An Aston Martin that was found rusting in a garage after 54 years is now set to be sold for a huge sum.
The extremely rare classic is currently little more than a jumble of parts and a chassis, but is considered a goldmine for collectors.
The broken engine is actually a DB2/4 MkII model, one of only 199 ever made.
Its name comes from the fact that it was a two-door hatchback with four seats under the hardtop.
Under the hood is an inline six-cylinder engine developed by Aston’s luxury brand Lagonda.
This particular DB2/4 was purchased in 1966 by the current owner’s father.
The family, from Leeds, Yorkshire, used it for three years before it was “discarded” and placed in the garage for restoration.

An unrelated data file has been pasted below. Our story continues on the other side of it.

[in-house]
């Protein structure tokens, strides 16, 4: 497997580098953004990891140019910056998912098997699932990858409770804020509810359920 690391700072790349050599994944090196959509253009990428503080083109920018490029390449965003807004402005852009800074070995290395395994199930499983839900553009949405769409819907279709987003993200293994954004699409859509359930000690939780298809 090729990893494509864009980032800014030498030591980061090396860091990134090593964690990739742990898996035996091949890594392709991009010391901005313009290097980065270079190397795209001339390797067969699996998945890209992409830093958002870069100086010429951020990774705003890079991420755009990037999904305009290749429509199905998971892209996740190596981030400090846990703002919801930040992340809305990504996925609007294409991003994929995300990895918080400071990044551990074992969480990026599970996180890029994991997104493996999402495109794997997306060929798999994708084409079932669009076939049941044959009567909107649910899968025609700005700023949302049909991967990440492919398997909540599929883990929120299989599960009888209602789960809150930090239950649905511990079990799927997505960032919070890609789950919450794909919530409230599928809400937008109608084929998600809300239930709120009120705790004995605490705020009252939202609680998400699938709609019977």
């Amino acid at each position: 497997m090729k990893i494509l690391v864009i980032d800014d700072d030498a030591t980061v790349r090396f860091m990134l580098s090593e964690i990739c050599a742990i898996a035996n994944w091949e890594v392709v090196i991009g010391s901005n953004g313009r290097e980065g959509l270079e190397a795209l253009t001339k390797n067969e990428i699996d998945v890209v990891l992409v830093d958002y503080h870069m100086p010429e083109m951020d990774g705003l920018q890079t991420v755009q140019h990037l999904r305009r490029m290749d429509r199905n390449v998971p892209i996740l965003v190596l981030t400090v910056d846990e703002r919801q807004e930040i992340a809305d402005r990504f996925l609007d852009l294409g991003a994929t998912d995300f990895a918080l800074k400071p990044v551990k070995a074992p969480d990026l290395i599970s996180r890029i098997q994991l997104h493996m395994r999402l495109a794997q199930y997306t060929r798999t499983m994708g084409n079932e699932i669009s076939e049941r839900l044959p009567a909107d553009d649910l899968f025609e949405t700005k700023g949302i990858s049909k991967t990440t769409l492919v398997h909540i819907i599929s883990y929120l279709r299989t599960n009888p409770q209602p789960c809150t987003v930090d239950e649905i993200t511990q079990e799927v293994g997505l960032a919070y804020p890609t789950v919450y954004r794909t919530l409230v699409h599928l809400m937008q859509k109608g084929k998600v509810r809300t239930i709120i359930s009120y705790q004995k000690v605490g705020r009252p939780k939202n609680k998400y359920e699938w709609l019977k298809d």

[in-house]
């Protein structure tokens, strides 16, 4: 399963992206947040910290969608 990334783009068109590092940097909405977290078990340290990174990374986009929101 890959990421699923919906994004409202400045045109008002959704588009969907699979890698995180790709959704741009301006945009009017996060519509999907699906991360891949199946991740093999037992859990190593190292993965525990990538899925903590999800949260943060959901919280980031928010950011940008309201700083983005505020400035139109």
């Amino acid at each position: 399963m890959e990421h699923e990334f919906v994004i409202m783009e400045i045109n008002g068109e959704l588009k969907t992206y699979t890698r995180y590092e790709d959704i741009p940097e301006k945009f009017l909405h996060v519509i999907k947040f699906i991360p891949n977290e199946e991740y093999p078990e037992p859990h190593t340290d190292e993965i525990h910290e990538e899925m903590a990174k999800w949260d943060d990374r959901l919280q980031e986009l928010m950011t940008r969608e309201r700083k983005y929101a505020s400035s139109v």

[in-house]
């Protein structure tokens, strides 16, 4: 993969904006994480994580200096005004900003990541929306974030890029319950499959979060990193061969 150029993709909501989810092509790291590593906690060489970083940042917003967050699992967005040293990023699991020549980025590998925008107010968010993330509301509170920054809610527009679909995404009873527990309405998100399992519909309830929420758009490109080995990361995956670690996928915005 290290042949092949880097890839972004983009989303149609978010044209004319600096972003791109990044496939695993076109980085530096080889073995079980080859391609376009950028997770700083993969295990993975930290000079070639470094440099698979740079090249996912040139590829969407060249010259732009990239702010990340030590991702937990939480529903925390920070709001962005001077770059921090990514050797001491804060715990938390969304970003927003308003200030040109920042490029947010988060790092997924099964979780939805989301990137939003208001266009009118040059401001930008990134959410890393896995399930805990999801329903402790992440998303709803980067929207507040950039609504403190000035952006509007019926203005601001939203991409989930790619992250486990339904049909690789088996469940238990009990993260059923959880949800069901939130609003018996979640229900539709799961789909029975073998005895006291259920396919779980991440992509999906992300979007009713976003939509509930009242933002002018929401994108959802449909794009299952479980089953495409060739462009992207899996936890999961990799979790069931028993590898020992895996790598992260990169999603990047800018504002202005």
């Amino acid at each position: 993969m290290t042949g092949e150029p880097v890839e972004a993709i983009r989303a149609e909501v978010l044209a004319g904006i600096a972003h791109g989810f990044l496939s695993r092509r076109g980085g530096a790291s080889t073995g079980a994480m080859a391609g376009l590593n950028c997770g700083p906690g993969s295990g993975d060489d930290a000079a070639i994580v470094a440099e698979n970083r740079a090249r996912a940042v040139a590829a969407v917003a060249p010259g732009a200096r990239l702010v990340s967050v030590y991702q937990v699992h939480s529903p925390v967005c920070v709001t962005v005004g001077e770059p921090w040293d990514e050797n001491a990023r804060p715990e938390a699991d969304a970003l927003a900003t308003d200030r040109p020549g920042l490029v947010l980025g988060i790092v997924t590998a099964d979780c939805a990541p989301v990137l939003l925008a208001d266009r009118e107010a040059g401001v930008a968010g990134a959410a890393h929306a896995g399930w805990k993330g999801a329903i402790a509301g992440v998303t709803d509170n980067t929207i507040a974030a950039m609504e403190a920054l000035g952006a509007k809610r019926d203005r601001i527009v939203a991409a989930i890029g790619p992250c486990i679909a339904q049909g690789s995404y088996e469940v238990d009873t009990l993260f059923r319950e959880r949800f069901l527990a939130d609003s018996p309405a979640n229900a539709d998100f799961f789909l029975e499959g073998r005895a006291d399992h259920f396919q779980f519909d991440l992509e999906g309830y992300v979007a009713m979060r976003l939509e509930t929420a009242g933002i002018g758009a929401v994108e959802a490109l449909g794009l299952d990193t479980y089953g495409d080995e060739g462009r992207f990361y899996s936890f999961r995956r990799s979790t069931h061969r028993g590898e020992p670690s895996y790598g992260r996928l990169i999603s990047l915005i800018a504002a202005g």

Unfortunately, the restoration work never began and, as the photos of its current condition show, is still urgently needed.
The chassis is nothing more than a shell without headlights, front grille and floor.
It’s stacked on top of a few other vintage cars that have been stored in the same room for even longer.
The missing parts are stored in boxes on the shelf to the side and need to be repaired and reinstalled.
There is also significant rust throughout the bodywork that would need to be addressed as part of a thorough restoration.
Nonetheless, the pile of mechanical bits and bobs is up for sale and is expected to fetch a mammoth sum with an estimated price of £60,000.
This could be supported by the fact that another of the fewer than 200 examples produced was preferred by David Brown, the former owner of Aston Martin, as his personal car.
The car on offer also has service and registration papers from 1957.
This comes after the gaggle of Wheeler dealers revealed the “worst mistake” you can make when buying a classic car.
Meanwhile, boxing legend George Foreman’s 52-car collection was auctioned off.